Graffiti is a pervasive problem in most UK town centres. Its presence is often seen as a sign of urban decay, and it is not surprising local authorities strive to remove it.

The spray paints or indelible markers that are often used for graffiti are notoriously difficult to remove. Traditionally, abrasive cleaning systems have been required to remove them. However, these methods are not always suitable for rendered buildings or delicate stonework as they sometimes cause as much damage to the building as the graffiti itself.

One LA, Warwick District Council, has come up with an alternative solution using a gentle industrial cleaning process, which it successfully trialled in transforming the historic buildings of Leamington Spa.

“Within the Victorian parks and gardens in Leamington Spa a number of old buildings, including the Grade II listed Royal Pump Room, are being continually covered in graffiti,” explains Tony White, principle building surveyor for Warwick DC.

“Because of the historical value of the buildings and their importance as a tourist attraction, it is vital that we continually monitor and attend to all graffiti damage in the area.

“The council had employed its own jet washing machine to tackle the problem. However, the force of the jet was causing damage to limestone columns and soaking into age-old rendered walls causing them to swell and crumble. We needed to find a new method.”

Warwick trialled a process from Ecologic Systems, which is able to provide the same graffiti removal power as sandblasting without damaging substrates. Using a 100% natural, water-soluble compound, the EcoLogic system works on impact, not through a chemical reaction.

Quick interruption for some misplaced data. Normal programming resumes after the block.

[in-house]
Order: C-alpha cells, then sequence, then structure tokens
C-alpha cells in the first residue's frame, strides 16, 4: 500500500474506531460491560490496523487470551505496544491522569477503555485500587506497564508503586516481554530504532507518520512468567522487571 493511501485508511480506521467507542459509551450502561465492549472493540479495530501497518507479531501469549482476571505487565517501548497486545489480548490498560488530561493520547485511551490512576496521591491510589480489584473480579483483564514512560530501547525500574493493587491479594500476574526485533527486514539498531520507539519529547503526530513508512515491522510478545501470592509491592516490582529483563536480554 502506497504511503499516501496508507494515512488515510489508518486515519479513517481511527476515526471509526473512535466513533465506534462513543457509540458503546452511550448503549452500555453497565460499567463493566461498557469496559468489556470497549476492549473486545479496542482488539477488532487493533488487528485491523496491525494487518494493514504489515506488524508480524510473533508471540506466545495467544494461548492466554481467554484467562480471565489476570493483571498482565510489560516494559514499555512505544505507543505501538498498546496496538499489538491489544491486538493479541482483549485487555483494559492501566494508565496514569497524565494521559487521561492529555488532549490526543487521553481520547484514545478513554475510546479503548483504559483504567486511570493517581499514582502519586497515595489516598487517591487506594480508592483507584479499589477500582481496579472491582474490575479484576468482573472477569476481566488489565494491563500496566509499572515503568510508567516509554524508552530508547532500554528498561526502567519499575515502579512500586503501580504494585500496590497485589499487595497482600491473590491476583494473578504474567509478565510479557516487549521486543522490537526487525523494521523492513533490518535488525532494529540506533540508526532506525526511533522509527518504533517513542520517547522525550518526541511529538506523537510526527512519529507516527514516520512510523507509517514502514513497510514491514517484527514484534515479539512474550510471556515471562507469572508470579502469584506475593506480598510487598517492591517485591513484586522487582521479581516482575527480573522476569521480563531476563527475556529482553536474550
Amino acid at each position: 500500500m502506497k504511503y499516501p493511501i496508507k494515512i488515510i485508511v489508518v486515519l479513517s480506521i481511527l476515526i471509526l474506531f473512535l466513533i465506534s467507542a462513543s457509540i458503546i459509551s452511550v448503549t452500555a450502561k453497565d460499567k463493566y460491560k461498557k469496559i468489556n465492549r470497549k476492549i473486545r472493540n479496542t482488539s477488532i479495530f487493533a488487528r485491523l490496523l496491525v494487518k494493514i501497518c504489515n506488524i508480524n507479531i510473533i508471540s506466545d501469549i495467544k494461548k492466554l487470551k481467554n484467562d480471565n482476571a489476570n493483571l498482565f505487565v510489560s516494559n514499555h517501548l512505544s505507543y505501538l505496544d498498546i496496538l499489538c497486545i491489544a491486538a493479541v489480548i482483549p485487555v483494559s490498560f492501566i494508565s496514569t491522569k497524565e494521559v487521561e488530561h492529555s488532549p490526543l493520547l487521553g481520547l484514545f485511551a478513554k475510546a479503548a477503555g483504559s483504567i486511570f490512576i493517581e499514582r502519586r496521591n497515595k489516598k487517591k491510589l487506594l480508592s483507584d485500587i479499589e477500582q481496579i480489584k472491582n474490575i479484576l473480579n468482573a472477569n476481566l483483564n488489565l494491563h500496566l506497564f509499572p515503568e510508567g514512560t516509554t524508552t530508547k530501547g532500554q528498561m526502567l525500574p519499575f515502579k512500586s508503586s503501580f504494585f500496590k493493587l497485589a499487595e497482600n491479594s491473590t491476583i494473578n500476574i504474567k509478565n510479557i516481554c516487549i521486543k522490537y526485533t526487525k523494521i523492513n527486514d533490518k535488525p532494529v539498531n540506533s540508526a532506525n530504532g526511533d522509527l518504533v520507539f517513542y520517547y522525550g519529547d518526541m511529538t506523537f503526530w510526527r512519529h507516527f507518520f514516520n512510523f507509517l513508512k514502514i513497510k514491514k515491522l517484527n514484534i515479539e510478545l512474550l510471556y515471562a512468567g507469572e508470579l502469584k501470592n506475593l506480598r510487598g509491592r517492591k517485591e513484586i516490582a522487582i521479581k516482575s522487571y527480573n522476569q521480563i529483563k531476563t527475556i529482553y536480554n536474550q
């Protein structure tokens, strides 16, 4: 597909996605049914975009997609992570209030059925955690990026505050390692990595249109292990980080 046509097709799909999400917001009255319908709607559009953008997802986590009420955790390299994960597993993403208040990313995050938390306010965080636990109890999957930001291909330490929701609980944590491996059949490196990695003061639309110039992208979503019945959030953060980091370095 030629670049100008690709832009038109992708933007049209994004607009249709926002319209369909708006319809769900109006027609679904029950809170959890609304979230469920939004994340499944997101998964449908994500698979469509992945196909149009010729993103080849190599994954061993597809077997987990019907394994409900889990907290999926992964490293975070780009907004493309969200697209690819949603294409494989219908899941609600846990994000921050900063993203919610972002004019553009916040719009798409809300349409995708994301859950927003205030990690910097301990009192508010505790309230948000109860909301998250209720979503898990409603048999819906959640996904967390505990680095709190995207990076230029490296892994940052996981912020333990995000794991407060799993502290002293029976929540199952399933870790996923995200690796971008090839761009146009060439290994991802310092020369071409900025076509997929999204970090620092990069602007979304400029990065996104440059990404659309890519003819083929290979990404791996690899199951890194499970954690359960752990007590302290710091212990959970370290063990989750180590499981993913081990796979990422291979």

Delivered under pressure using compressed air, the non-toxic crystals disintegrate on contact, which causes any coatings or soils to be dislodged from the substrate.

EcoLogic Systems director James Ackrill explains how the process works. “Because the cleaning compound disintegrates on impact, it does not damage or distort most substrates as other techniques such as sand-blasting or jet-blasting.

“When used on the Royal Pump Room and the various other buildings in Jefferson Gardens & Victoria Park, this system removed all traces of graffiti. With very little water used in the process, the porous substrate did not soak up any water – maintaining the integral strength of the render and limestone and leaving it in perfect condition.

“Jet-washing can damage surfaces and, by soaking the render, the graffiti ink can soak into the substrate leaving a faint shadow that is difficult to remove. This was the case with previous attempts to clean the walls of the Royal Pump Room. Fortunately, the physical reaction produced when the EcoLogic compound comes into contact with the wall can shock these ink particles away from the substrate.”

EcoLogic can be used on soft or delicate materials, such as glass, aluminium or sandstone, and is capable of removing just one layer of paint without damage to underlying coatings.

Ecologic Systems

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